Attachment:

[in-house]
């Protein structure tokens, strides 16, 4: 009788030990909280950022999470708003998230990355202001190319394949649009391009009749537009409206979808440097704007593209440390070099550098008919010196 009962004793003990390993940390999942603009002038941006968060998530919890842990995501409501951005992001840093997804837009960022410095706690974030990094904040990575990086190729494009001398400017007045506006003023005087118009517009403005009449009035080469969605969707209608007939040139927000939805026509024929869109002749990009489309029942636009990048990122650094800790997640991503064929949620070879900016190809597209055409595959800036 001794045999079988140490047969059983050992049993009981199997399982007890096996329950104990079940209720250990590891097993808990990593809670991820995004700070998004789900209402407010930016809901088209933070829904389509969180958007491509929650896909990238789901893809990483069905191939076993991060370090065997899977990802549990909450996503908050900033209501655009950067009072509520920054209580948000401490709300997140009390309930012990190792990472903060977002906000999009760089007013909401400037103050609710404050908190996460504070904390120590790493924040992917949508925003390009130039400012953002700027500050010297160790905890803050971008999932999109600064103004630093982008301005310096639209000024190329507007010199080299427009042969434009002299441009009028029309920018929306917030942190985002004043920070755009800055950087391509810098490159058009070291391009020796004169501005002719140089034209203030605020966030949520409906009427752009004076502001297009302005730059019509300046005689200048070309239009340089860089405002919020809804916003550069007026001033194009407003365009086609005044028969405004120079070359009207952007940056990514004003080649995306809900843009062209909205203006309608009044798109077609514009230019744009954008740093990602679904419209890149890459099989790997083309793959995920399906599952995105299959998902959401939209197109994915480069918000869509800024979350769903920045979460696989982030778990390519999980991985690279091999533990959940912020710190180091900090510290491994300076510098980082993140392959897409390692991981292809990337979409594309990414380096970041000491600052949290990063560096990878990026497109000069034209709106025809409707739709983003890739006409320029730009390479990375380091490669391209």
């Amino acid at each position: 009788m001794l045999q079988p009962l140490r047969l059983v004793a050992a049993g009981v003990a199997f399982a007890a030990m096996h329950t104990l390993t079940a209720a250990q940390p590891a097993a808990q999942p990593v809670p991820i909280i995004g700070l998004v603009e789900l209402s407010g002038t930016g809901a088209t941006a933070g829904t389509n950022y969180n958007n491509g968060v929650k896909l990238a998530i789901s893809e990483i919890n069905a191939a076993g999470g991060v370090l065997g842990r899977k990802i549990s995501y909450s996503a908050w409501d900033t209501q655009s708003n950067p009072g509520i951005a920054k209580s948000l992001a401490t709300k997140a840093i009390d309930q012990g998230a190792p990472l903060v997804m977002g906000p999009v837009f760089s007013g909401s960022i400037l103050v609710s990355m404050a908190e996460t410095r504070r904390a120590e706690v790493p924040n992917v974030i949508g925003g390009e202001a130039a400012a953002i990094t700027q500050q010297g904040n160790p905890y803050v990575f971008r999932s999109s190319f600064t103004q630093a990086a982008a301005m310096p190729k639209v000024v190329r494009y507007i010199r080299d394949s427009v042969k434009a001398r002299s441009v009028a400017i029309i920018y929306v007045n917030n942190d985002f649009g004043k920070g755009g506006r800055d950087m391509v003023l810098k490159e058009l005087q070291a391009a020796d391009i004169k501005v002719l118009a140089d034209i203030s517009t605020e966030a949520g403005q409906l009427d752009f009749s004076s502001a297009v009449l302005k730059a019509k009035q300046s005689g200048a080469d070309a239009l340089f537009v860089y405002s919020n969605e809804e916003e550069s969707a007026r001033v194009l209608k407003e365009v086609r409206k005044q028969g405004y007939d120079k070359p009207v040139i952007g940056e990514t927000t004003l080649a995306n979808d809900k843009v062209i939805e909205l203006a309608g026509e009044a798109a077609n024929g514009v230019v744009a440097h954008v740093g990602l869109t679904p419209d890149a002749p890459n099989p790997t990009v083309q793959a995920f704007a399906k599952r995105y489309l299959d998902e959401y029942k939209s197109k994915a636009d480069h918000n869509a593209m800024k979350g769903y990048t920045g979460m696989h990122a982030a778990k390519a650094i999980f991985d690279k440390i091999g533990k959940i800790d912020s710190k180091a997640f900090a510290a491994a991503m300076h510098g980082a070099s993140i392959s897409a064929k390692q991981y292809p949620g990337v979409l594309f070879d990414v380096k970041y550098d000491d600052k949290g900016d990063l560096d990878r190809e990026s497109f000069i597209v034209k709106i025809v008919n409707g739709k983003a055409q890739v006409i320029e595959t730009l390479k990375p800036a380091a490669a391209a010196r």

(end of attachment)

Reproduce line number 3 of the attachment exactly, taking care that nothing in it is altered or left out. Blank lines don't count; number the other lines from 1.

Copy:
């Amino acid at each position: 009788m001794l045999q079988p009962l140490r047969l059983v004793a050992a049993g009981v003990a199997f399982a007890a030990m096996h329950t104990l390993t079940a209720a250990q940390p590891a097993a808990q999942p990593v809670p991820i909280i995004g700070l998004v603009e789900l209402s407010g002038t930016g809901a088209t941006a933070g829904t389509n950022y969180n958007n491509g968060v929650k896909l990238a998530i789901s893809e990483i919890n069905a191939a076993g999470g991060v370090l065997g842990r899977k990802i549990s995501y909450s996503a908050w409501d900033t209501q655009s708003n950067p009072g509520i951005a920054k209580s948000l992001a401490t709300k997140a840093i009390d309930q012990g998230a190792p990472l903060v997804m977002g906000p999009v837009f760089s007013g909401s960022i400037l103050v609710s990355m404050a908190e996460t410095r504070r904390a120590e706690v790493p924040n992917v974030i949508g925003g390009e202001a130039a400012a953002i990094t700027q500050q010297g904040n160790p905890y803050v990575f971008r999932s999109s190319f600064t103004q630093a990086a982008a301005m310096p190729k639209v000024v190329r494009y507007i010199r080299d394949s427009v042969k434009a001398r002299s441009v009028a400017i029309i920018y929306v007045n917030n942190d985002f649009g004043k920070g755009g506006r800055d950087m391509v003023l810098k490159e058009l005087q070291a391009a020796d391009i004169k501005v002719l118009a140089d034209i203030s517009t605020e966030a949520g403005q409906l009427d752009f009749s004076s502001a297009v009449l302005k730059a019509k009035q300046s005689g200048a080469d070309a239009l340089f537009v860089y405002s919020n969605e809804e916003e550069s969707a007026r001033v194009l209608k407003e365009v086609r409206k005044q028969g405004y007939d120079k070359p009207v040139i952007g940056e990514t927000t004003l080649a995306n979808d809900k843009v062209i939805e909205l203006a309608g026509e009044a798109a077609n024929g514009v230019v744009a440097h954008v740093g990602l869109t679904p419209d890149a002749p890459n099989p790997t990009v083309q793959a995920f704007a399906k599952r995105y489309l299959d998902e959401y029942k939209s197109k994915a636009d480069h918000n869509a593209m800024k979350g769903y990048t920045g979460m696989h990122a982030a778990k390519a650094i999980f991985d690279k440390i091999g533990k959940i800790d912020s710190k180091a997640f900090a510290a491994a991503m300076h510098g980082a070099s993140i392959s897409a064929k390692q991981y292809p949620g990337v979409l594309f070879d990414v380096k970041y550098d000491d600052k949290g900016d990063l560096d990878r190809e990026s497109f000069i597209v034209k709106i025809v008919n409707g739709k983003a055409q890739v006409i320029e595959t730009l390479k990375p800036a380091a490669a391209a010196r």